The man was dubbed Mr. Brown. An unassuming, if not droll, name. Unfortunately, Mr. Brown may have lived in banality, but his final actions decried anything mundane. His fingers worked most days, pointing out figures in his biology class at South Yorkshire grammar school in England, due east of Manchester and centered in the UK. The moniker Mr. Brown was given to him by Dr. Alan Usher. Usher used Brown for a piece in the British forensic journal. Unfortunately, Mr. Brown had created a vivid and grotesque scene rife with material for the ill-named Usher in November 1966 when Brown murdered his wife, son (6) and daughter (10).
Brown spent numerous days sculpting anatomical models for the school, as a means of supplemental income. Brown spent hours forming replica organs, meticulously focused on the innards of humans. Usher noted, “(These) three-dimensional models of human anatomy were…sold as teaching aids to schools, educational institutes, etc, all over the country. These models were each some twenty-five inches high, realistically painted and superbly constructed in such a way that all the organs could be lifted out separately.”
Brown, utilizing his knowledge, skill, and apparent objectivity, was storing and sorting these images in his mind. The calculating and manipulating of inanimate materials to replicate the human body must have chipped away at his boundary to reality.
The headmaster reported Brown leaving school one day in November; citing “intense nervous strain.” The headmaster took action two days later when Brown had not returned to school. Noting the house’s lights on, the headmaster resorted to breaking into the residence of Brown. The headmaster discovered Brown’s body “in a relaxed position” on a love seat sized bench in the home’s rear room. Usher relays the macabre scene, as Brown’s “forearms and hands (were) spotted in blood” and still boasting a cigarette between his fingers. In the kitchen, a bottle of barbiturates was found.
Upstairs is where the family’s cadavers lay; mother in one room, siblings in another. Brown had severely bludgeoned his family repeated times on the head. Additionally, for insurance, Brown had cut each of their throats. The victim suffering the worse was his son. As if now handling a live model of his, Brown approached his son, rendering the boy with “a stab wound in the upper abdomen, through which his bowels were protruding and which an autopsy proved to have resulted from a knife being partially withdrawn and thrust in again several times – causing multiple wounds in the liver stomach, and diaphragm.” Investigators noted the bloodstained knife on the boy’s bed and a bloodstained wooden mallet upon the parents’ bed.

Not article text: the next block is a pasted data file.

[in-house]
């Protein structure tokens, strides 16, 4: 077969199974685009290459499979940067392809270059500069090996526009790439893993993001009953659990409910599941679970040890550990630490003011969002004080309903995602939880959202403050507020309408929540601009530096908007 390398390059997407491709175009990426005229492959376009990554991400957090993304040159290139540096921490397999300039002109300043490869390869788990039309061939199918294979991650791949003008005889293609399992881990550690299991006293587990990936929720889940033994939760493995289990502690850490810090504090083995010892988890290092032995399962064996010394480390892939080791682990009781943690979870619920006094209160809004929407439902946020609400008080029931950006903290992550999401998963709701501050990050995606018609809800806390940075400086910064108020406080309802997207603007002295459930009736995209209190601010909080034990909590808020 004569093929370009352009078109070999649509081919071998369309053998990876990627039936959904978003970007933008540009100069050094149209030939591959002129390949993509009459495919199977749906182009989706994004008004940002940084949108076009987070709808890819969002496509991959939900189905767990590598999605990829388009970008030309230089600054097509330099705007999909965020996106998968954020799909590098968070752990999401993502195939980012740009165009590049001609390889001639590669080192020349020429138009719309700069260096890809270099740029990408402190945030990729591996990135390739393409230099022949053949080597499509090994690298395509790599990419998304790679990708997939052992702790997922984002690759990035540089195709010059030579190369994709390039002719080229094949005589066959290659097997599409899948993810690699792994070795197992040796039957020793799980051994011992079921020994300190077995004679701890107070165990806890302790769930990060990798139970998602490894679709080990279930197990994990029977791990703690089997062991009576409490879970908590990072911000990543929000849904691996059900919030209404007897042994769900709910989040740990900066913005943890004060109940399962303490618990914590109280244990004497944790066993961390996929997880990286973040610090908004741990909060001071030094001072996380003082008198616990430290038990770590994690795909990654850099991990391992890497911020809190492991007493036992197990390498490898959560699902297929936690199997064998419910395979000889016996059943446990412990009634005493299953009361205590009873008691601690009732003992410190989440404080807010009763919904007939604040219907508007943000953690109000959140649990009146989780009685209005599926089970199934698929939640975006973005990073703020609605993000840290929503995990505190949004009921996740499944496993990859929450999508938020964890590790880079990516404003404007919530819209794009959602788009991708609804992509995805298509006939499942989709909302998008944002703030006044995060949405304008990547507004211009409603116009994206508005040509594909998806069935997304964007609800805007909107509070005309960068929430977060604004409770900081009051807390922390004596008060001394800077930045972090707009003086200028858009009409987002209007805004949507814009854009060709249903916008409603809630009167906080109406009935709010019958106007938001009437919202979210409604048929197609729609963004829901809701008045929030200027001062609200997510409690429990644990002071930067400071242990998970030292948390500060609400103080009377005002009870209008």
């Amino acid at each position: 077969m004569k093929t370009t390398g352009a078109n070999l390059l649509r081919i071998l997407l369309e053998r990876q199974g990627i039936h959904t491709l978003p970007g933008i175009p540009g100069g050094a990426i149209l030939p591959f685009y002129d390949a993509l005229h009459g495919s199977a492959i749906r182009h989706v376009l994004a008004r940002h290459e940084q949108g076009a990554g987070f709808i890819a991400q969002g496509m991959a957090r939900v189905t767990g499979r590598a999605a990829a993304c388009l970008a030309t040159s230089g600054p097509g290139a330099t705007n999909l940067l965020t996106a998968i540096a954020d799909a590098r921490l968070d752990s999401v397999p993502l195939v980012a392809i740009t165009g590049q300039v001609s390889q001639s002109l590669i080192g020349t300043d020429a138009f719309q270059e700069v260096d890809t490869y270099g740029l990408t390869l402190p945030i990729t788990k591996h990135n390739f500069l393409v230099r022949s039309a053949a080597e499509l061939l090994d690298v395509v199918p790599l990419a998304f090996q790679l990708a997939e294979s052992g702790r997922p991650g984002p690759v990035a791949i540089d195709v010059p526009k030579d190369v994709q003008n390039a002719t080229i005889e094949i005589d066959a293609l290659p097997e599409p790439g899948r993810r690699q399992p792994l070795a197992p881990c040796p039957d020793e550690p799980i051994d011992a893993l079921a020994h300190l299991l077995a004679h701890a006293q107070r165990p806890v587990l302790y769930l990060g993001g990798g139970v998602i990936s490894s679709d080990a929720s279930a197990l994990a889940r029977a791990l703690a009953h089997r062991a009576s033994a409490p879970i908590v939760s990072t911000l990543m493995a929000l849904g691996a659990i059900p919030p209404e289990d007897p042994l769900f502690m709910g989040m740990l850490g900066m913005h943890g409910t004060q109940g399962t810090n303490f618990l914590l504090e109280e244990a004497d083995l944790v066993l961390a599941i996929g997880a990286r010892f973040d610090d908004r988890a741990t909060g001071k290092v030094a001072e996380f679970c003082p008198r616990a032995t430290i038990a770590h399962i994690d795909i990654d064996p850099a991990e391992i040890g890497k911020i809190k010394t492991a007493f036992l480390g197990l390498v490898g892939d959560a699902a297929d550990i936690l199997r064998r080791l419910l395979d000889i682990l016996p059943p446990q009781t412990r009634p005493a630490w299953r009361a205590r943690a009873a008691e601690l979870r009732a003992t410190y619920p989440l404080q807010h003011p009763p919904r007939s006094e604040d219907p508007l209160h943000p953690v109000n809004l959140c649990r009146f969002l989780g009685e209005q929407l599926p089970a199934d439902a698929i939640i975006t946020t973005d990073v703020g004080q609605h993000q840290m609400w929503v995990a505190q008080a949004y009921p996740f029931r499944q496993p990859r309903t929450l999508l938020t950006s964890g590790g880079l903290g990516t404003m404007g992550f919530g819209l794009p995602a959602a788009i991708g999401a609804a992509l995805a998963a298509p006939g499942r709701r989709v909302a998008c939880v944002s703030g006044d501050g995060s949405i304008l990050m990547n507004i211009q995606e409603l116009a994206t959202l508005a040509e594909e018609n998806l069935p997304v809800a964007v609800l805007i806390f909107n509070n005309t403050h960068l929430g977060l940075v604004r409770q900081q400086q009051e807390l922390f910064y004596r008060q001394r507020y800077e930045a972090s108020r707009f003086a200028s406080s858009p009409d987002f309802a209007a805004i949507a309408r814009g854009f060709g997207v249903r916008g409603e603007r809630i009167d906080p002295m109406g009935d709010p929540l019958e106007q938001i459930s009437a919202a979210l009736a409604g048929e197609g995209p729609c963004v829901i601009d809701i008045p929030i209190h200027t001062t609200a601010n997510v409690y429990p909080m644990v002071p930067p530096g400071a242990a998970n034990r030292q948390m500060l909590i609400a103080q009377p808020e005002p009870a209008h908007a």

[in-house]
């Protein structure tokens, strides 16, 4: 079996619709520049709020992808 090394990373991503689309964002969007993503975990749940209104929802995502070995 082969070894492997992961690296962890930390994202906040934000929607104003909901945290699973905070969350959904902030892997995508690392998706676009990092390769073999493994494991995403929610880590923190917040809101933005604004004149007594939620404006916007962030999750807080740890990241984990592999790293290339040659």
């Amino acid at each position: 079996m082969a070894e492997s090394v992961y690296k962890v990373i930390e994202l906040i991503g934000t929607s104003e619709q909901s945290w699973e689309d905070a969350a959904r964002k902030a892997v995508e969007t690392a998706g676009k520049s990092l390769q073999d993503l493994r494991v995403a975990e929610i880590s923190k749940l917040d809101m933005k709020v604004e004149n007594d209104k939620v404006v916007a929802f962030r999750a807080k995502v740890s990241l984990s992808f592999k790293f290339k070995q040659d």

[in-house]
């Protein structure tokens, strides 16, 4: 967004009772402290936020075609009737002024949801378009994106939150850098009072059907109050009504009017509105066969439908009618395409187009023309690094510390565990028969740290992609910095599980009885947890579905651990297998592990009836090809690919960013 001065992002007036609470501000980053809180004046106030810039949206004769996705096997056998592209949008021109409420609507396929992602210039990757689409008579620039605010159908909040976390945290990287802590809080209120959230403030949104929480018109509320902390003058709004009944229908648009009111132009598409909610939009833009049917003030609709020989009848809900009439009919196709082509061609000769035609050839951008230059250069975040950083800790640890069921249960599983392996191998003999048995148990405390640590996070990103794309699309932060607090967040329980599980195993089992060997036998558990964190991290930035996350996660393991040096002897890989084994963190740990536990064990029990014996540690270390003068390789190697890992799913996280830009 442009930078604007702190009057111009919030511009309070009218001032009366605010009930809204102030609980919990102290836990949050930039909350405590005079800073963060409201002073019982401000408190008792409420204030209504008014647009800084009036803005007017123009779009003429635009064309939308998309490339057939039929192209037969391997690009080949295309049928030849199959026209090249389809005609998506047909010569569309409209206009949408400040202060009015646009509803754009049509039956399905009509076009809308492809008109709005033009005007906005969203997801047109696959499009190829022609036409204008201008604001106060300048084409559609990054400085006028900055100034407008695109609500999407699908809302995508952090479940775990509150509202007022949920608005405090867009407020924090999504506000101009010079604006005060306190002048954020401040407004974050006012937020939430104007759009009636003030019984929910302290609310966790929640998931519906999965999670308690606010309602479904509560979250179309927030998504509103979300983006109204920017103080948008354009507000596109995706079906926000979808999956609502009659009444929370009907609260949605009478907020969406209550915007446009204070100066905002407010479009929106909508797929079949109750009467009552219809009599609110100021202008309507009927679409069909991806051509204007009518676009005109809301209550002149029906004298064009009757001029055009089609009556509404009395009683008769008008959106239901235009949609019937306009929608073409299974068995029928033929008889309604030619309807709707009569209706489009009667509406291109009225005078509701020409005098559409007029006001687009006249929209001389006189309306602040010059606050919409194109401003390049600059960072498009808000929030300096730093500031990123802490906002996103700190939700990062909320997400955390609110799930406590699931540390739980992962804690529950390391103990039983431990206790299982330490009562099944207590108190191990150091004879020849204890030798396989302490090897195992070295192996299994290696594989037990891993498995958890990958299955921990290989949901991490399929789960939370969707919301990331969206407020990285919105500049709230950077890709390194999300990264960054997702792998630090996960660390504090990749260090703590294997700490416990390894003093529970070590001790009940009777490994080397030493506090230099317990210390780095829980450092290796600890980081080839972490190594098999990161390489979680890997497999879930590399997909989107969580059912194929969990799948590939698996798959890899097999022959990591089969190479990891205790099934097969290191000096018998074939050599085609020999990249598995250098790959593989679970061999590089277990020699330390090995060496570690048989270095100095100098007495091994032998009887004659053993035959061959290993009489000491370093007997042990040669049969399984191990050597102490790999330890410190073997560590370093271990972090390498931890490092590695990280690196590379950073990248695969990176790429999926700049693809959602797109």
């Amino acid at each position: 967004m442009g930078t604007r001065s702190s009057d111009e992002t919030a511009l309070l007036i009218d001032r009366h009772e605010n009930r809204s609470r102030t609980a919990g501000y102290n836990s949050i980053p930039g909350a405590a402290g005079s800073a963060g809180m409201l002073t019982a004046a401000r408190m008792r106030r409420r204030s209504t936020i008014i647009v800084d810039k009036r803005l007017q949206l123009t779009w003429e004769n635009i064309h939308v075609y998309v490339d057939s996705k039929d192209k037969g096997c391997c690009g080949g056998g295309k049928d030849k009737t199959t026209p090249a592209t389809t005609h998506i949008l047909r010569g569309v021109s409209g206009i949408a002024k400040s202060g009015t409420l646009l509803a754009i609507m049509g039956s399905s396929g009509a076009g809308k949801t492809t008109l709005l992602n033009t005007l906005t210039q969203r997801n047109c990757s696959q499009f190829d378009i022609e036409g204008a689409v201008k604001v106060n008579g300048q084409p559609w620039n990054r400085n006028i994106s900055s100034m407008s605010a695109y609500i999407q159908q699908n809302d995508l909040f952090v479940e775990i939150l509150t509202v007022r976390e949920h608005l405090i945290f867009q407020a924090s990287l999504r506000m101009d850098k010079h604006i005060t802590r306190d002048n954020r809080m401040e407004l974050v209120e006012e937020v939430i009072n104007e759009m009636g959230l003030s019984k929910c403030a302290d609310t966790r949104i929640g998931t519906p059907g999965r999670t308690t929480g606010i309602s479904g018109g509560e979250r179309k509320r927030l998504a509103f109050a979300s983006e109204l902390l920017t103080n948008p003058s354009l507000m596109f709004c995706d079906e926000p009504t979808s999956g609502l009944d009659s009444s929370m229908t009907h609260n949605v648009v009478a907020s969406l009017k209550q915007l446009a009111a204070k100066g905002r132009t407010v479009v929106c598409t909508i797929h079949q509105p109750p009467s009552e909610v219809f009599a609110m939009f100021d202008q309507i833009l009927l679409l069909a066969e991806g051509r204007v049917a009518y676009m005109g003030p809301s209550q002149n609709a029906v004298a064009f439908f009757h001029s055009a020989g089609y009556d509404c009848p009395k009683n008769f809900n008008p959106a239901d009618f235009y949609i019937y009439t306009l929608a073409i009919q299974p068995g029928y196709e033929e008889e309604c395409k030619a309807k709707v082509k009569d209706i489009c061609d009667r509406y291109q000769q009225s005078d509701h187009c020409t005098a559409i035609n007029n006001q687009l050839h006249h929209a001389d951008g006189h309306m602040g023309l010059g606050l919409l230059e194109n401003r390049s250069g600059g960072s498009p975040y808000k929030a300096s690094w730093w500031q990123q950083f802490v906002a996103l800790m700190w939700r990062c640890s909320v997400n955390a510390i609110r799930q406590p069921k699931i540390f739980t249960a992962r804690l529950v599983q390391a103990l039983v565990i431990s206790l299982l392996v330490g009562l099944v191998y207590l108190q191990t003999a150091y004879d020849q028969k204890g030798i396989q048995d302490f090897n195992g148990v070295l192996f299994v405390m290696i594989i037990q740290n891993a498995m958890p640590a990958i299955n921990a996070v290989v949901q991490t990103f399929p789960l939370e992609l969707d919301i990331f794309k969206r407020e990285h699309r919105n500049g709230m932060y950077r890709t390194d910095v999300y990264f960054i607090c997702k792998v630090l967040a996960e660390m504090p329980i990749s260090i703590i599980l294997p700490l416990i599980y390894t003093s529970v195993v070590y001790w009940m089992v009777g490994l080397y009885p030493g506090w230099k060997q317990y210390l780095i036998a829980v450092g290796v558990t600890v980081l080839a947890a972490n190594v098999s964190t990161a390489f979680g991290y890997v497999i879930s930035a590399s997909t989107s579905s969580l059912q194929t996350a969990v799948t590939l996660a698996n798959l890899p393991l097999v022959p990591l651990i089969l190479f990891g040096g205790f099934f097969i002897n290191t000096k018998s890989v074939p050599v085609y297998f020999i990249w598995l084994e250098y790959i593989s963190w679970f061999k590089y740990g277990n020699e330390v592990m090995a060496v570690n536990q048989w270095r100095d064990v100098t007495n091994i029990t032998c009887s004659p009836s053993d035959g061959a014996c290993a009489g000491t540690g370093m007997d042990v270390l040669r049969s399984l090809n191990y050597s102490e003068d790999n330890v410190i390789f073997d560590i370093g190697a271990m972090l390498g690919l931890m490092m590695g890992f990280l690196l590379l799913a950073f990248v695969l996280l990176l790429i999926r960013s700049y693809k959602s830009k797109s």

By this description, one can see Brown moving the knife in and out of his own son, with a distant curiosity. One pictures the removed complaisance of a real-life masked Michael Myers; cold and robotic. Police also discovered two days of newspapers on the stoop, indicating that Brown had killed the night he went home. Along with the papers, police found a letter. It was from a psychotherapist who, upon inquiring, police learned Brown had been seeing for a few years and Brown indeed expressed his desire to kill his own family. Police also learned of Brown’s father having a troubled history. Usher writes, “Brown’s father had been a manic depressive who, at his own request, was roped to his bed at their home in order to prevent him doing damage and who spent his last twenty years in a mental hospital. Brown himself had spent at least two periods in mental hospitals, the last one in 1962.”
The oddest of all discoveries though were paintings which Brown created in the final hospital stay. Brown’s paintings were a psychedelic, demonic vison mixing Dali, Bosch, and Captain Kangaroo. The scenes were violent and disturbing with representations of disemboweled women and a Satanic monster. Seeing this, it would seem the models were not simply a hobby or a financial venture, but a way to allay the horrifying urges which Brown had knocking in his mind for decades. Idle hands, I suppose. And yet, two stays at an institution, a few years of therapy and close peers all rendered moot by one night of treacherous venting.